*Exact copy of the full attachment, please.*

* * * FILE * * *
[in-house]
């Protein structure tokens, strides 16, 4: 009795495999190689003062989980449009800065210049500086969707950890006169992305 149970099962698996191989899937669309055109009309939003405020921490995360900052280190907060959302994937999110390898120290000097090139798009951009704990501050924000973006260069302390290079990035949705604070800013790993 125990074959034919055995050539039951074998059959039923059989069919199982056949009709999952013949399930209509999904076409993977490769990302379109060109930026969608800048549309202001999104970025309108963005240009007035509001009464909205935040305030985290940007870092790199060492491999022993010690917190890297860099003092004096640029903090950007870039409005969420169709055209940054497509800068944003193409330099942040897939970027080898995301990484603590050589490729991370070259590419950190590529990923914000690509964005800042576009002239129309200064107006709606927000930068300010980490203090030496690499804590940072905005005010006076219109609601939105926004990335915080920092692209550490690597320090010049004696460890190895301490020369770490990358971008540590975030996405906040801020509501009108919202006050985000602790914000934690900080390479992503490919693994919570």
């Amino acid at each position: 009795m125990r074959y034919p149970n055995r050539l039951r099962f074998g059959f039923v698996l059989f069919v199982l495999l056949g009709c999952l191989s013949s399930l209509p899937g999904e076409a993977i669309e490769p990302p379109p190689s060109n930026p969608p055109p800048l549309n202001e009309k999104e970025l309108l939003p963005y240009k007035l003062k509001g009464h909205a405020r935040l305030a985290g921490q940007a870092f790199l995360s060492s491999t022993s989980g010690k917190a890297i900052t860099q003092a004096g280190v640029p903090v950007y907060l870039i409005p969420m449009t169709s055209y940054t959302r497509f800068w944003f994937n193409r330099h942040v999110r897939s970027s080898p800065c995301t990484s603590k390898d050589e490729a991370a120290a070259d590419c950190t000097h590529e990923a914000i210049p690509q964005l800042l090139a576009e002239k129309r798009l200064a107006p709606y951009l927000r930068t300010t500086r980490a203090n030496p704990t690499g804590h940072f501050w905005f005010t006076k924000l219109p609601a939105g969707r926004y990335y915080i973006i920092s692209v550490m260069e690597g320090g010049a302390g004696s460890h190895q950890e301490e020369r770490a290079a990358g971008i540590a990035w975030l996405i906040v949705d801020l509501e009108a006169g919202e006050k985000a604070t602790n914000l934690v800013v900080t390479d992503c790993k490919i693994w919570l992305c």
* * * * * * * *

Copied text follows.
[in-house]
């Protein structure tokens, strides 16, 4: 009795495999190689003062989980449009800065210049500086969707950890006169992305 149970099962698996191989899937669309055109009309939003405020921490995360900052280190907060959302994937999110390898120290000097090139798009951009704990501050924000973006260069302390290079990035949705604070800013790993 125990074959034919055995050539039951074998059959039923059989069919199982056949009709999952013949399930209509999904076409993977490769990302379109060109930026969608800048549309202001999104970025309108963005240009007035509001009464909205935040305030985290940007870092790199060492491999022993010690917190890297860099003092004096640029903090950007870039409005969420169709055209940054497509800068944003193409330099942040897939970027080898995301990484603590050589490729991370070259590419950190590529990923914000690509964005800042576009002239129309200064107006709606927000930068300010980490203090030496690499804590940072905005005010006076219109609601939105926004990335915080920092692209550490690597320090010049004696460890190895301490020369770490990358971008540590975030996405906040801020509501009108919202006050985000602790914000934690900080390479992503490919693994919570």
């Amino acid at each position: 009795m125990r074959y034919p149970n055995r050539l039951r099962f074998g059959f039923v698996l059989f069919v199982l495999l056949g009709c999952l191989s013949s399930l209509p899937g999904e076409a993977i669309e490769p990302p379109p190689s060109n930026p969608p055109p800048l549309n202001e009309k999104e970025l309108l939003p963005y240009k007035l003062k509001g009464h909205a405020r935040l305030a985290g921490q940007a870092f790199l995360s060492s491999t022993s989980g010690k917190a890297i900052t860099q003092a004096g280190v640029p903090v950007y907060l870039i409005p969420m449009t169709s055209y940054t959302r497509f800068w944003f994937n193409r330099h942040v999110r897939s970027s080898p800065c995301t990484s603590k390898d050589e490729a991370a120290a070259d590419c950190t000097h590529e990923a914000i210049p690509q964005l800042l090139a576009e002239k129309r798009l200064a107006p709606y951009l927000r930068t300010t500086r980490a203090n030496p704990t690499g804590h940072f501050w905005f005010t006076k924000l219109p609601a939105g969707r926004y990335y915080i973006i920092s692209v550490m260069e690597g320090g010049a302390g004696s460890h190895q950890e301490e020369r770490a290079a990358g971008i540590a990035w975030l996405i906040v949705d801020l509501e009108a006169g919202e006050k985000a604070t602790n914000l934690v800013v900080t390479d992503c790993k490919i693994w919570l992305c």